Paint dumped in a stormwater drain caused serious pollution near Paihia over the weekend.
Staff at a nearby campground alerted authorities on Sunday after water in a Te Haumi estuary turned bright red.
Local community board member Roddy Hapati Pihema said Northland Regional Council staff responded quickly to a call to their environmental hotline.
Regional council staff swung into action within half an hour and cleaned up the spill using sponges.
It appeared paint was tipped into a roadside drain and a culvert, with Saturday’s rain spreading it along about 500m of the estuary, Pihema said.
He thanked campground staff who raised the alarm as soon as they saw the spill.
Pihema urged people not to tip paint – or any other substance – into the stormwater system.
Many stormwater drains empty directly into the ocean.
Pihema advised people not to gather shellfish in the area for three days as a precaution.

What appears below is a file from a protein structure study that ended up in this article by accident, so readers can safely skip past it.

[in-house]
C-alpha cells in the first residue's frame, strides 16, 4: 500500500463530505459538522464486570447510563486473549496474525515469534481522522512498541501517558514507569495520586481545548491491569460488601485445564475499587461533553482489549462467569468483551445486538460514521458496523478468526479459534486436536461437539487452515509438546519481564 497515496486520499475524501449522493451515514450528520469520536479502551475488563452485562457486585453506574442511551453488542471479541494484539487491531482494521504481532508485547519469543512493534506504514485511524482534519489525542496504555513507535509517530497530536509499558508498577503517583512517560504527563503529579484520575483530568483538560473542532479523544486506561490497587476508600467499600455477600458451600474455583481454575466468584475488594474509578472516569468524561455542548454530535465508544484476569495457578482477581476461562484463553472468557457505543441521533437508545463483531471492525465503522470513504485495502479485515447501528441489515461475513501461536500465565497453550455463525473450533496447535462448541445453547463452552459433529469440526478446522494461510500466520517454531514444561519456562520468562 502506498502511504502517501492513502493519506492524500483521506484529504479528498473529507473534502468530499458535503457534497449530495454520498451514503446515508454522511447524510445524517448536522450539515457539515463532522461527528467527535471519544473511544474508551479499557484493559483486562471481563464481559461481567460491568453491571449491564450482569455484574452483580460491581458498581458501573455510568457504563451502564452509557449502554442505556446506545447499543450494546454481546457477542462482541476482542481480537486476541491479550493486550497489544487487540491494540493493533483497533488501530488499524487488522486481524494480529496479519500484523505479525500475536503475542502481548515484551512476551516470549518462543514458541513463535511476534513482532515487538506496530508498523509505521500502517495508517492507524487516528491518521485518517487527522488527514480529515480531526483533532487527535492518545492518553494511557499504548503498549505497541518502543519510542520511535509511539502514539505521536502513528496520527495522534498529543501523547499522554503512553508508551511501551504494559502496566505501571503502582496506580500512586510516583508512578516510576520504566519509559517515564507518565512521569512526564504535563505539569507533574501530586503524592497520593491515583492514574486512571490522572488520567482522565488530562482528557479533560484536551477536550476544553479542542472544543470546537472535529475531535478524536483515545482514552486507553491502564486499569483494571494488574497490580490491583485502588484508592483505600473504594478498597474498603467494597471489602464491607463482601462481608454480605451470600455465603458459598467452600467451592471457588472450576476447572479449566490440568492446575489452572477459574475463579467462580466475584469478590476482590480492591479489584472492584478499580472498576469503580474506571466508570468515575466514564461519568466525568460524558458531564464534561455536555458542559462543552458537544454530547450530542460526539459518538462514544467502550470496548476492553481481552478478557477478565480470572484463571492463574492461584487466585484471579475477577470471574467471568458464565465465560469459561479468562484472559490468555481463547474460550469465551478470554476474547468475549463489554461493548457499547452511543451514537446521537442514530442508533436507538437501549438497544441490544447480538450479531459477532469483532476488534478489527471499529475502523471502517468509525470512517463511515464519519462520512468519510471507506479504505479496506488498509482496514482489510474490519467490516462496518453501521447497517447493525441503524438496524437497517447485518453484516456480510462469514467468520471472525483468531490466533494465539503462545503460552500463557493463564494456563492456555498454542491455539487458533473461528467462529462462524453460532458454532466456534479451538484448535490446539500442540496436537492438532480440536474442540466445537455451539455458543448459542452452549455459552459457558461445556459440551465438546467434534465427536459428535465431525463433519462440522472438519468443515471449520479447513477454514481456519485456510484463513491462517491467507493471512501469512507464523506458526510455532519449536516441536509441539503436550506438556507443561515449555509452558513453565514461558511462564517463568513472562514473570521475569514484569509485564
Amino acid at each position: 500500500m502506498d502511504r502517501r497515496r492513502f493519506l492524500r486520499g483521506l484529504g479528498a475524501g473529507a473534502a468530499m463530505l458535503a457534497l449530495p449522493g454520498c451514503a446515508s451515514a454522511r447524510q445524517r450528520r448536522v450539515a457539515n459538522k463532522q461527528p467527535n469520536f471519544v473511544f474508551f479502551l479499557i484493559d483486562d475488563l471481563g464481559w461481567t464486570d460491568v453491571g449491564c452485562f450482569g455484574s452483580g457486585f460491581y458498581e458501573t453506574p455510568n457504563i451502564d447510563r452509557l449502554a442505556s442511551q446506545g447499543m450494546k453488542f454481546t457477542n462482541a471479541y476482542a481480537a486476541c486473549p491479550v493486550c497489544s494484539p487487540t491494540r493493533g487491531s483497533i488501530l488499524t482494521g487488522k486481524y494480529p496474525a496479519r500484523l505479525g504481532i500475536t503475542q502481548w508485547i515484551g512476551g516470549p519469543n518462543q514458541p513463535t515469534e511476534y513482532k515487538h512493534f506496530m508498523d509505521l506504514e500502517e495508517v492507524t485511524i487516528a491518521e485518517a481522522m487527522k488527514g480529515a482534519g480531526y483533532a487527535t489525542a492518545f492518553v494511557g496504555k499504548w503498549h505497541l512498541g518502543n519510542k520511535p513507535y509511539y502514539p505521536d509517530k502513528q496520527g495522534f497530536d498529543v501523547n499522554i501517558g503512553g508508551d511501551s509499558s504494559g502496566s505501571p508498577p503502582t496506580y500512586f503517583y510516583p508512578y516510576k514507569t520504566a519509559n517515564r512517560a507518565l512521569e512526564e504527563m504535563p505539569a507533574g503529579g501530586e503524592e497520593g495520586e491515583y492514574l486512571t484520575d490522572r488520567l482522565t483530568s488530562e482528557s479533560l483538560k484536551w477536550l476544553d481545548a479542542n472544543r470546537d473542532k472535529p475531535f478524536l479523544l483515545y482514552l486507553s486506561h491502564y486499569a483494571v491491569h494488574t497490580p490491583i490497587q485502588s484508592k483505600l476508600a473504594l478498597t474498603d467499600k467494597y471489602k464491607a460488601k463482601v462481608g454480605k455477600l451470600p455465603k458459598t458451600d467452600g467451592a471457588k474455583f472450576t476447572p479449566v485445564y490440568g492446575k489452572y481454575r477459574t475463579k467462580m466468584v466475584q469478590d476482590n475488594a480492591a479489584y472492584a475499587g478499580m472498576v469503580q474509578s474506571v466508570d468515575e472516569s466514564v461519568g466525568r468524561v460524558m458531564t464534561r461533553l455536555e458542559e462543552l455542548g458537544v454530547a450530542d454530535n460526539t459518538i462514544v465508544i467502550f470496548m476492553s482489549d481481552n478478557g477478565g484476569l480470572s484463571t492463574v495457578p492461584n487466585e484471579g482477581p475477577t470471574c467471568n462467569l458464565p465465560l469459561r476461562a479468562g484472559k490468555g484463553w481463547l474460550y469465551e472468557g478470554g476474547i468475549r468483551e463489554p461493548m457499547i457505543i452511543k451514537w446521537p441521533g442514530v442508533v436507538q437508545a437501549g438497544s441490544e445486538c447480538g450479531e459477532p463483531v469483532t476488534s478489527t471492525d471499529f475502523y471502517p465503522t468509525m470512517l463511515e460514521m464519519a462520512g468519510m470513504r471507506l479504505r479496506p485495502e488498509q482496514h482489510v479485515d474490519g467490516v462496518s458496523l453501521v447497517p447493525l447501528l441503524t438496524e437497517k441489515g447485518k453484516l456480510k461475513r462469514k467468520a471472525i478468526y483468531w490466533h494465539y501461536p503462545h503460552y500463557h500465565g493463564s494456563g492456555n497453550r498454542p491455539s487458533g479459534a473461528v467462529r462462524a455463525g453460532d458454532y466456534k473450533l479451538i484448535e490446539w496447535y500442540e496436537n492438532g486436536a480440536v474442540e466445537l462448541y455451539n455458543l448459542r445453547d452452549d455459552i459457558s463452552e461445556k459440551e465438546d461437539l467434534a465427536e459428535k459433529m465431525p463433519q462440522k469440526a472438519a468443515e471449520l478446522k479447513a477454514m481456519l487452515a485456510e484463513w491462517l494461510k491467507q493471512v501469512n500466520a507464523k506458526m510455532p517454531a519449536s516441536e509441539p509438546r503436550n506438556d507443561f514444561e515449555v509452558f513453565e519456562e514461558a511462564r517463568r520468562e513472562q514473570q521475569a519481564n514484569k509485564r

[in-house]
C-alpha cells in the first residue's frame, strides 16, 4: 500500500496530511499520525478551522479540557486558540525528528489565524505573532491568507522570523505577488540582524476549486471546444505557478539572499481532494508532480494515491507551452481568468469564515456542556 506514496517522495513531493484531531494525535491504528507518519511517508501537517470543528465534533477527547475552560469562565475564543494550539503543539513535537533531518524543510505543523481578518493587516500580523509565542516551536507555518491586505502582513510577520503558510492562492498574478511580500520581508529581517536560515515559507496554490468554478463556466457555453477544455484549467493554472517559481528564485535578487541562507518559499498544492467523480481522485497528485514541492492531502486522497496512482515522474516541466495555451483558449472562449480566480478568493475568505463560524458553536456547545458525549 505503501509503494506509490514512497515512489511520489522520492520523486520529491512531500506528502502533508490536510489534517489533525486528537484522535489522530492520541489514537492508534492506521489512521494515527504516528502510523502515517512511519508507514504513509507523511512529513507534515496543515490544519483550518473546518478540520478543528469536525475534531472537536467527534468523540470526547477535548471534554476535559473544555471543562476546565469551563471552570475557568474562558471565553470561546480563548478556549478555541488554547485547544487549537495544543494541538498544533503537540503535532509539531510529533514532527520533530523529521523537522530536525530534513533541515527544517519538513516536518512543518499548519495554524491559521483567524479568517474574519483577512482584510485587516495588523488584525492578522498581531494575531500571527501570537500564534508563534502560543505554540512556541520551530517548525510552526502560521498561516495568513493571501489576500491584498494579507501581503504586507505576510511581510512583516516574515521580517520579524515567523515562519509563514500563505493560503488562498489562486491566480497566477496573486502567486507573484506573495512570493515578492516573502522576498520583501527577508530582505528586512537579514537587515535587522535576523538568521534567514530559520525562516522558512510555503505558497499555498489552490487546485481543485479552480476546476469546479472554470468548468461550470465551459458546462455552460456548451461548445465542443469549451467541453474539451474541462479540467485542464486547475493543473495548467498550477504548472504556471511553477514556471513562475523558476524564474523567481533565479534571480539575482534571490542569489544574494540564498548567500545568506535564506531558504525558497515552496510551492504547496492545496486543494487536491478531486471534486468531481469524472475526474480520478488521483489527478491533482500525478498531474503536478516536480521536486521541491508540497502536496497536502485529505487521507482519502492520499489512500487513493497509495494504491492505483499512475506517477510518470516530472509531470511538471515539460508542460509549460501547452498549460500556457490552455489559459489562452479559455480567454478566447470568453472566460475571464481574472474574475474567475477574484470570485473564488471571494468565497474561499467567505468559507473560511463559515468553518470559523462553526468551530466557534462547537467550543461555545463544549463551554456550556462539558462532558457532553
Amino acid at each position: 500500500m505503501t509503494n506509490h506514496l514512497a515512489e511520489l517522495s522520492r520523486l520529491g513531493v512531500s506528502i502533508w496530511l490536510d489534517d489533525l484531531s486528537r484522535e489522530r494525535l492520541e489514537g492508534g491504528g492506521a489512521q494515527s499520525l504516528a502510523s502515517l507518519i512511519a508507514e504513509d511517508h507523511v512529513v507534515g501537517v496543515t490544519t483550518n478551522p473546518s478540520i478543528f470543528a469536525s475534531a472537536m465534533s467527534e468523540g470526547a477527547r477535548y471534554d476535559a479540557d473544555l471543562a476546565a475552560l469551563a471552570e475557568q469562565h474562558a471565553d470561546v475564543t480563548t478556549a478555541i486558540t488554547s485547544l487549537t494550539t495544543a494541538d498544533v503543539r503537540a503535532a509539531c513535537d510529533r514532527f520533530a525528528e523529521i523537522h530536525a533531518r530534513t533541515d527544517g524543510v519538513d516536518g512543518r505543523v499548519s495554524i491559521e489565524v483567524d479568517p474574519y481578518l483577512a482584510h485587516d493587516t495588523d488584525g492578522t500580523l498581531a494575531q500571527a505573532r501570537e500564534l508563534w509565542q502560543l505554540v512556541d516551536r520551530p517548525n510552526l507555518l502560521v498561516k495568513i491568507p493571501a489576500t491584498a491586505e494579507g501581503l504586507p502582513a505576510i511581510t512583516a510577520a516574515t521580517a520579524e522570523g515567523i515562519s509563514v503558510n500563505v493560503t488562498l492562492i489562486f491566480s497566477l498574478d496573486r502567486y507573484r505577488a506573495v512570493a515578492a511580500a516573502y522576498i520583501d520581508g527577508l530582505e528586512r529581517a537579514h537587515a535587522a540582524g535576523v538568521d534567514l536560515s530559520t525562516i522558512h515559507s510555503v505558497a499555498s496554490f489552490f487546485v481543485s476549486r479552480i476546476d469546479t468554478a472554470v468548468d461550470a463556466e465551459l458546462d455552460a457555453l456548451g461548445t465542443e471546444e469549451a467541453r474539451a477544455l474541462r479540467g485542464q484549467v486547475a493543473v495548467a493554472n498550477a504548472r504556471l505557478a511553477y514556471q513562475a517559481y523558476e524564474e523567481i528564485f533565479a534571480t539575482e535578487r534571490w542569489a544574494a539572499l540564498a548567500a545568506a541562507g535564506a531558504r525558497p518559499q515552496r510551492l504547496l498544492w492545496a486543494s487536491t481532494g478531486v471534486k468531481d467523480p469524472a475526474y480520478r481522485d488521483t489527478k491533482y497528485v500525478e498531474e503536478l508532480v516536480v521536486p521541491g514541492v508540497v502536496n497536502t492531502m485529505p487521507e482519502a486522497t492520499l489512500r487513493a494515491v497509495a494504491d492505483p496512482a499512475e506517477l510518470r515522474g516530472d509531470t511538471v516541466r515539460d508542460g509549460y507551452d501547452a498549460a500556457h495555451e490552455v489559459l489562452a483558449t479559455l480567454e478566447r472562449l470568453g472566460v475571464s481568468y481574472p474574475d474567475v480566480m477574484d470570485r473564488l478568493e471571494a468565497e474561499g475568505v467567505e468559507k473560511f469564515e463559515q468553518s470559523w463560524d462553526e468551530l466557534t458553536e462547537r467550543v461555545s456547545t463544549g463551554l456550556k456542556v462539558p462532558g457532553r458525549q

The nearby Te Haumi tidal flats were “huge” for shellfish gathering, he said.
“We’re lucky in this case it was paint. It could have been a lot worse.”
Pihema said the incident highlighted a broader issue of illegal dumping.
Much of the area is a flood plain, so rubbish and dumped substances eventually end up in the Bay of Islands.
“We have to do the right thing, not just for the environment, but for our children. The damage we do now is going to catch up with future generations,” Pihema said.
Northland Regional Council regulatory services group manager Colin Dall said dumping paint or paint wastewater was “poor and inconsiderate behaviour”.
“It was dumped in a drainage channel close to the estuary and was always going to end up being flushed into the estuary, given the weather conditions at the time.
“It is inexcusable and disappointing that there are still people that have no regard for the environment and the adverse effects of their actions,” Dall said.
Anyone with information about who was responsible is urged to contact the regional council.